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Clin J Am Soc Nephrol. 2007 Jan;2(1):107-11. Epub 2006 Nov 8.

Nephrologists' changing practices in reported end-of-life decision-making.

Author information

1
Division of Nephrology, University of Virginia Health System, Charlottesville, Virginia 22908, USA. jlh4qs@virginia.edu

Abstract

Because the dialysis patient population is increasingly composed of older patients with high symptom burden, shortened life expectancy, and multiple comorbid conditions, nephrologists often engage in end-of-life decision-making with their patients. In the 1990s, reported practices of nephrologists' end-of-life decision-making showed much variability. In part as a reaction to that variability, the Renal Physicians Association (RPA) and the American Society of Nephrology (ASN) developed a clinical practice guideline on end-of-life decision-making. To determine whether nephrologists' attitudes and reported practices had changed over time, survey responses from 296 nephrologists completing an online survey in 2005 were compared with 318 nephrologists who completed a similar mailed survey in 1990. In 2005, less variability was noted in reported practices to withhold dialysis from a permanently unconscious patient (90% would withhold in 2005 versus 83% who would withhold in 1990, P < 0.001) and to stop dialysis in a severely demented patient (53% in 2005 would stop versus 39% in 1990, P < 0.00001). In 2005, significantly more dialysis units were reported to have written policies on cardiopulmonary resuscitation (86% in 2005 versus 31% in 1990, P < 0.0001) and withdrawal of dialysis (30% in 2005 versus 15% in 1990, P < 0.0002); nephrologists were also more likely to honor a dialysis patient's do-not-resuscitate order (83% in 2005 versus 66%, P < 0.0002) and to consider consulting a Network ethics committee (52% in 2005 versus 39%, P < 0.001). Nephrologists' reported practices in end-of-life care have changed significantly over the 15 years separating the two surveys, suggesting that the development of the clinical practice guideline was worthwhile.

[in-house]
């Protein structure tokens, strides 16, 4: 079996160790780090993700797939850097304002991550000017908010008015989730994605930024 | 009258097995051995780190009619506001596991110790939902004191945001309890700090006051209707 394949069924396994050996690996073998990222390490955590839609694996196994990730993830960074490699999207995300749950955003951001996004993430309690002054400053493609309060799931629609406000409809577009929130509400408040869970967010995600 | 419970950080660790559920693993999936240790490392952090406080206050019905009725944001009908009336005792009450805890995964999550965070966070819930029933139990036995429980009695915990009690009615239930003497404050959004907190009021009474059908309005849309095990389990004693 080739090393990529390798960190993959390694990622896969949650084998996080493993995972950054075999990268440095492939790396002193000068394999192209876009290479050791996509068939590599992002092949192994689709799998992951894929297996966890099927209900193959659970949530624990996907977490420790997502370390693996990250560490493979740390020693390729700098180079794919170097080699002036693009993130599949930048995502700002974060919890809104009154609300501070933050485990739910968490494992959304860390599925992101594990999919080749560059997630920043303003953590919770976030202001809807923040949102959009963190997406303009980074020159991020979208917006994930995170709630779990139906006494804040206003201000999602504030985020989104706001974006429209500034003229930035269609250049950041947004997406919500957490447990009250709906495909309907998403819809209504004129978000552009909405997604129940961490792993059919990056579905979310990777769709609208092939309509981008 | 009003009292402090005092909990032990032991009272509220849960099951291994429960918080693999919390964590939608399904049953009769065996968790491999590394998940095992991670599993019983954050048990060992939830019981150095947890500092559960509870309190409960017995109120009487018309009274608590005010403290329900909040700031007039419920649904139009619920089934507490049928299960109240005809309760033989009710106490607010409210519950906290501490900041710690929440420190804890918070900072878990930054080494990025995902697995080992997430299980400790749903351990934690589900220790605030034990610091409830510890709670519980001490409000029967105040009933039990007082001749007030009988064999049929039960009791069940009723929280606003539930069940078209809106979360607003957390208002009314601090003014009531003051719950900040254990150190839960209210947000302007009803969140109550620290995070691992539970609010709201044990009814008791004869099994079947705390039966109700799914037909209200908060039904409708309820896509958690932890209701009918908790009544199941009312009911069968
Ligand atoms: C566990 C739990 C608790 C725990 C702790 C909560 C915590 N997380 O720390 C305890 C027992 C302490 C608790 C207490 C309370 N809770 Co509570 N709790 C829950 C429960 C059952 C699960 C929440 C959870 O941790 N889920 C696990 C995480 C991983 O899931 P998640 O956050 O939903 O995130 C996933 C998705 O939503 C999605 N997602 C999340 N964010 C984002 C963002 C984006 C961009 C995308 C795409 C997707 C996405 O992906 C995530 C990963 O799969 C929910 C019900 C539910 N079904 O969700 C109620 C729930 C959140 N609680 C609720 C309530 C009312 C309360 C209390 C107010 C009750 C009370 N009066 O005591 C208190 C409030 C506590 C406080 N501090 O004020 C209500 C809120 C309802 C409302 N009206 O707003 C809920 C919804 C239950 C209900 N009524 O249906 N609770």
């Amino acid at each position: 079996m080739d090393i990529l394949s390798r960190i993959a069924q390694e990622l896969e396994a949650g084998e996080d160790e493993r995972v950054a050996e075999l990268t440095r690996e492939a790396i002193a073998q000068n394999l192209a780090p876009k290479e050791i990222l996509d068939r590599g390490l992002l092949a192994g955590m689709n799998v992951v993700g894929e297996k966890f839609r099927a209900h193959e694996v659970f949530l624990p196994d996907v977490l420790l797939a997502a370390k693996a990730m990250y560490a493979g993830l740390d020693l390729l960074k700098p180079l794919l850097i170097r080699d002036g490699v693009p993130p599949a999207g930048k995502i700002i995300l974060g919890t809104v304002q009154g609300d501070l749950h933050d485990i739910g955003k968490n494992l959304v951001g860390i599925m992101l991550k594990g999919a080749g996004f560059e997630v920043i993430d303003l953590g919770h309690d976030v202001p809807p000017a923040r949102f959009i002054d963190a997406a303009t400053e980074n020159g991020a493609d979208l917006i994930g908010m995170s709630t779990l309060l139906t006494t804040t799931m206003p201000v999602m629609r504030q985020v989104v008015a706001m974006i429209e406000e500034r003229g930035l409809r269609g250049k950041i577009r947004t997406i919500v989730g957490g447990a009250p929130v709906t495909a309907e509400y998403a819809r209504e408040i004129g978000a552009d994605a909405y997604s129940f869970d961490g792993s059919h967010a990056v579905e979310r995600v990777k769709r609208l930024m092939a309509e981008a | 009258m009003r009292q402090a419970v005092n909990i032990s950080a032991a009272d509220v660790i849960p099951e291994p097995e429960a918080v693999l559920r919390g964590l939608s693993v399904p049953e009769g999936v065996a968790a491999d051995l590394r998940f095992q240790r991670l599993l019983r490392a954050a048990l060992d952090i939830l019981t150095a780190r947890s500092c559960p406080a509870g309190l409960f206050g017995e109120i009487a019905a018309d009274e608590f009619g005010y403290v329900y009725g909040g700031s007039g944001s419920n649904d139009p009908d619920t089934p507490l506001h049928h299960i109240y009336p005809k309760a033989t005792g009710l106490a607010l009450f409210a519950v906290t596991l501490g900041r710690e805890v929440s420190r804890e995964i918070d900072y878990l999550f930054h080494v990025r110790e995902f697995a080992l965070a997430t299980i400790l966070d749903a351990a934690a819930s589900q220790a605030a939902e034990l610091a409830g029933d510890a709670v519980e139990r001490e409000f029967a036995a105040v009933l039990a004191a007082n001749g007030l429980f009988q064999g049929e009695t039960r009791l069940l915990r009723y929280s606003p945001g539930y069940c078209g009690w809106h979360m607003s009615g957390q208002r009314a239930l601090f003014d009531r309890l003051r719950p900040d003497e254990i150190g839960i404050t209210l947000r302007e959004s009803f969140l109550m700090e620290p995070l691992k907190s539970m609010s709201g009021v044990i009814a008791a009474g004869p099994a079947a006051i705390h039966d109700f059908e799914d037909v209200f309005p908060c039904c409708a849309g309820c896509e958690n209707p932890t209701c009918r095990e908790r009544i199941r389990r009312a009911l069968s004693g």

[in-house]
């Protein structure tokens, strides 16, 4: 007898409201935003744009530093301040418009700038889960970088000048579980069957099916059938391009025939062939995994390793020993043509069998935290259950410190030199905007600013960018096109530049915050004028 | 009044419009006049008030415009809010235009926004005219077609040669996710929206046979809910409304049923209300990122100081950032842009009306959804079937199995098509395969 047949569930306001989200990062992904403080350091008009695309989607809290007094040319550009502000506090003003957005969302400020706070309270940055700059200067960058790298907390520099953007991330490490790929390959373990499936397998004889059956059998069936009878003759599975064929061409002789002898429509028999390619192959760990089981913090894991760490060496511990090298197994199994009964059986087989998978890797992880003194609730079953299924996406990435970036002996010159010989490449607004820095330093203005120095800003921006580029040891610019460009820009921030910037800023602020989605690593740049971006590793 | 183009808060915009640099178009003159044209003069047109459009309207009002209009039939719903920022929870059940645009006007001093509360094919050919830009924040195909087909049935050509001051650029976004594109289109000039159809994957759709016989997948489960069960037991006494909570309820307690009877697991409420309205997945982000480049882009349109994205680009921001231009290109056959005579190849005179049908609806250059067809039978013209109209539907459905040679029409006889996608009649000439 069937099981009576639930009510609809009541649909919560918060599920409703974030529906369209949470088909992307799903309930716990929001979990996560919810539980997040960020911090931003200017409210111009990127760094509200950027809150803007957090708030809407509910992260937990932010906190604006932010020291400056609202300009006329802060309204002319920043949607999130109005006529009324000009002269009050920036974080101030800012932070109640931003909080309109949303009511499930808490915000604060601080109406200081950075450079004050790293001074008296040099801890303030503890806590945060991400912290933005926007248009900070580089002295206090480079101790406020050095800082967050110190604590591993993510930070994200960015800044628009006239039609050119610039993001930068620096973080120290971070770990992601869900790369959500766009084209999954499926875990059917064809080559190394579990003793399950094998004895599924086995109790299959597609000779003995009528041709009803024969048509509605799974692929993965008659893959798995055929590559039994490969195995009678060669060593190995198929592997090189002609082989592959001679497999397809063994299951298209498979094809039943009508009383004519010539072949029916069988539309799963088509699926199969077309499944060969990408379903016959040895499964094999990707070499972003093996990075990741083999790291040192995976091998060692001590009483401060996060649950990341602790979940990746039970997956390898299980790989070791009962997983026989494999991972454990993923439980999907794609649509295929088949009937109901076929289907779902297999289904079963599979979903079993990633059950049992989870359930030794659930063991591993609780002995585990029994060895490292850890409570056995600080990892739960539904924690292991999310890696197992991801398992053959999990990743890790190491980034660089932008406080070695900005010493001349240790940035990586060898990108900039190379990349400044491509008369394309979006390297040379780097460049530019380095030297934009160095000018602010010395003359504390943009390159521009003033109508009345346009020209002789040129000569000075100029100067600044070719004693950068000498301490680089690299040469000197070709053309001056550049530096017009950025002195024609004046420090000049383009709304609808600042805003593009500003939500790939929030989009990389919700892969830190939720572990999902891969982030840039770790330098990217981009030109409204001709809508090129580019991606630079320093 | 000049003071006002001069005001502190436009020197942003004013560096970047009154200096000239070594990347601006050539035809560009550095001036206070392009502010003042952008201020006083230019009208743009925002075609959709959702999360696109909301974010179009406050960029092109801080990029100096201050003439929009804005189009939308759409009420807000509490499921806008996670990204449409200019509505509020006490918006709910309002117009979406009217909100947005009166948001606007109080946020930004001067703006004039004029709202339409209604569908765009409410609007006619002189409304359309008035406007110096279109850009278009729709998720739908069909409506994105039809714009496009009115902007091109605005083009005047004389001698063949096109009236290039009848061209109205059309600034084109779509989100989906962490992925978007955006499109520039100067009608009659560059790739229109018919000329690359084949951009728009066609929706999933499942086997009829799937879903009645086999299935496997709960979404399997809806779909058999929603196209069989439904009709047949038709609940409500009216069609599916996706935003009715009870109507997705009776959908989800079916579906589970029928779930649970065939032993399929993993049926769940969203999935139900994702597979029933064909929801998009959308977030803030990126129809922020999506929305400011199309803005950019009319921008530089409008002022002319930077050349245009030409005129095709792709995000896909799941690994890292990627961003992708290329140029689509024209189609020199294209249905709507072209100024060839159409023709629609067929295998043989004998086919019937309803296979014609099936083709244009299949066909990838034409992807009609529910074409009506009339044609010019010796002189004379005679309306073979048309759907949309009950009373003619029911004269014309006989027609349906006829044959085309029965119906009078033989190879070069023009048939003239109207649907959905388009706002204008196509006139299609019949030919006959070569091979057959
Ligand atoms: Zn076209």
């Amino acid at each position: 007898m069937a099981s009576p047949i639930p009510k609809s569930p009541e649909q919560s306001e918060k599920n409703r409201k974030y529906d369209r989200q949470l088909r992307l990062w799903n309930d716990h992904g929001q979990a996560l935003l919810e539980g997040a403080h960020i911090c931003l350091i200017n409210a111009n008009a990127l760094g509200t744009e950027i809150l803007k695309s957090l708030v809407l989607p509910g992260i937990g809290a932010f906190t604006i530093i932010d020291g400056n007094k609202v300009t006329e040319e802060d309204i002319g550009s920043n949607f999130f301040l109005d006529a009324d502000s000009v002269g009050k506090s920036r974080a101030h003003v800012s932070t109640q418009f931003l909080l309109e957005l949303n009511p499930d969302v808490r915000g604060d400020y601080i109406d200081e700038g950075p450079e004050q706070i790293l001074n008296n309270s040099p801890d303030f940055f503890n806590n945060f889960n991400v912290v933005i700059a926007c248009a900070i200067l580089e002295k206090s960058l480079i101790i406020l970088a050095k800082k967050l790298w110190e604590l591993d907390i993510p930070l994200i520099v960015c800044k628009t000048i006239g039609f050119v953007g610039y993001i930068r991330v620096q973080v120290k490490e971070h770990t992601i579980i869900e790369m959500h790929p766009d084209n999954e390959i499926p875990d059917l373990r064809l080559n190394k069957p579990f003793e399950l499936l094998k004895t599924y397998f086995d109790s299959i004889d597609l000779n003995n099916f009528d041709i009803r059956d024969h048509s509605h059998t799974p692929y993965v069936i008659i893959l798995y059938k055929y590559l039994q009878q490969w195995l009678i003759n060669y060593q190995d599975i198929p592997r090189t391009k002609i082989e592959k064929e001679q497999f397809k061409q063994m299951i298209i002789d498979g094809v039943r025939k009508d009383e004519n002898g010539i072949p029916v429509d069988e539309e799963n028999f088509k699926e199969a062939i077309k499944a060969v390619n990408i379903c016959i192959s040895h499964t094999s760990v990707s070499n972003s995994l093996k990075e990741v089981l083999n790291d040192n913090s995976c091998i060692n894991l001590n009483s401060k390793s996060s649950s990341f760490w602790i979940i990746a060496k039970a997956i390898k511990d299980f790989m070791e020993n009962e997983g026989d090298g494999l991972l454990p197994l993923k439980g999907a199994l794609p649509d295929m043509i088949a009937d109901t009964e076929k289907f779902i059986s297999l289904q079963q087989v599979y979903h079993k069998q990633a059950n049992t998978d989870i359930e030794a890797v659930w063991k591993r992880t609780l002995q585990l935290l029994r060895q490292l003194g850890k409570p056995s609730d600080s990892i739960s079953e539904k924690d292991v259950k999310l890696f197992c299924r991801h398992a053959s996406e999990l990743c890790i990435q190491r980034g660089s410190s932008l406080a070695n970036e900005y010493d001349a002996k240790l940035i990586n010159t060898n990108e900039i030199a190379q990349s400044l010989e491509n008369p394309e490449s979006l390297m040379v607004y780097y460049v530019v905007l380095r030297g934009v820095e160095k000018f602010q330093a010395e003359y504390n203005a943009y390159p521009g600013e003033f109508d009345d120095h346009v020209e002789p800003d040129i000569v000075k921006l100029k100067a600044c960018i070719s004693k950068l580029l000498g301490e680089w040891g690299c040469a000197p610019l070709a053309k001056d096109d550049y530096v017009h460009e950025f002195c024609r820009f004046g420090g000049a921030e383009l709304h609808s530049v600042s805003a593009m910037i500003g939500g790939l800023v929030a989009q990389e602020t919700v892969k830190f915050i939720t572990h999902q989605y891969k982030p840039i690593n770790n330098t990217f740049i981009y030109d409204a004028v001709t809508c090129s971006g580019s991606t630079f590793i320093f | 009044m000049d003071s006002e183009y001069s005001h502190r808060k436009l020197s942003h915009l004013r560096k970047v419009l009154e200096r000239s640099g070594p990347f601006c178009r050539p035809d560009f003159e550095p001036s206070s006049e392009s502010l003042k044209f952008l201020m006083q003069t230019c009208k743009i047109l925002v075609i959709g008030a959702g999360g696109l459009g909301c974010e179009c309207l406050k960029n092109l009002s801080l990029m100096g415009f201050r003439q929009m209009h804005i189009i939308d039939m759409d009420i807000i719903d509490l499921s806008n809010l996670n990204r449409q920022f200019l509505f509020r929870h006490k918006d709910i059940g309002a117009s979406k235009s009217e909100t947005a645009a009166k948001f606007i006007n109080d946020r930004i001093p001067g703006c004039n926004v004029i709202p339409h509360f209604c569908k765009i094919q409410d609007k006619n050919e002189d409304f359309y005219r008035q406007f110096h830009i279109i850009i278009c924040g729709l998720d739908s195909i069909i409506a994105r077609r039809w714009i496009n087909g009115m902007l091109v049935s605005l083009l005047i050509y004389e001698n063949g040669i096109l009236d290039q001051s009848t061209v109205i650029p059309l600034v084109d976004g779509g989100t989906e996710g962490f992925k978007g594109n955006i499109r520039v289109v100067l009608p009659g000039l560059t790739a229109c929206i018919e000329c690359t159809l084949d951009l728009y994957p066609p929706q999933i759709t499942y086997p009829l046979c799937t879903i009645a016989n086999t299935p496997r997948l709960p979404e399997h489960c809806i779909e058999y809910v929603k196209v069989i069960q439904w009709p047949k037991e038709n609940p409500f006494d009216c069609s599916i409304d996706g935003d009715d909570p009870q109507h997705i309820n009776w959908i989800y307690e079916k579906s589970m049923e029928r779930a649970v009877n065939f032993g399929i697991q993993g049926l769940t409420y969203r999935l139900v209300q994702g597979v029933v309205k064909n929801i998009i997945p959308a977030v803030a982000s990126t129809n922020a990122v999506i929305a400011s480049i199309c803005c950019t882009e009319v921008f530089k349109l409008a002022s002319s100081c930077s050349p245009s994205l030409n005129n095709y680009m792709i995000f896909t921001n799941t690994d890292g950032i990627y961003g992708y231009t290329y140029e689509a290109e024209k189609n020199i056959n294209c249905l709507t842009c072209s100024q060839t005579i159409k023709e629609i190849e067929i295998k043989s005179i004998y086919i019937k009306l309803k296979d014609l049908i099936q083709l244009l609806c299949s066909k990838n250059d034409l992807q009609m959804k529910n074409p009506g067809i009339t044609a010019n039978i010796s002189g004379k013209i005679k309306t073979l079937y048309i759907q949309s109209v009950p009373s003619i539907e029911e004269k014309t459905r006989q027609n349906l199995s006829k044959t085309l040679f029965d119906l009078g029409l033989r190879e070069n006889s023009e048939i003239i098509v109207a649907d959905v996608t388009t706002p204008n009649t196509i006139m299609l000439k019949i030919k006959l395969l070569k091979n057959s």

PMID:
17699394
DOI:
10.2215/CJN.03080906
[Indexed for MEDLINE]
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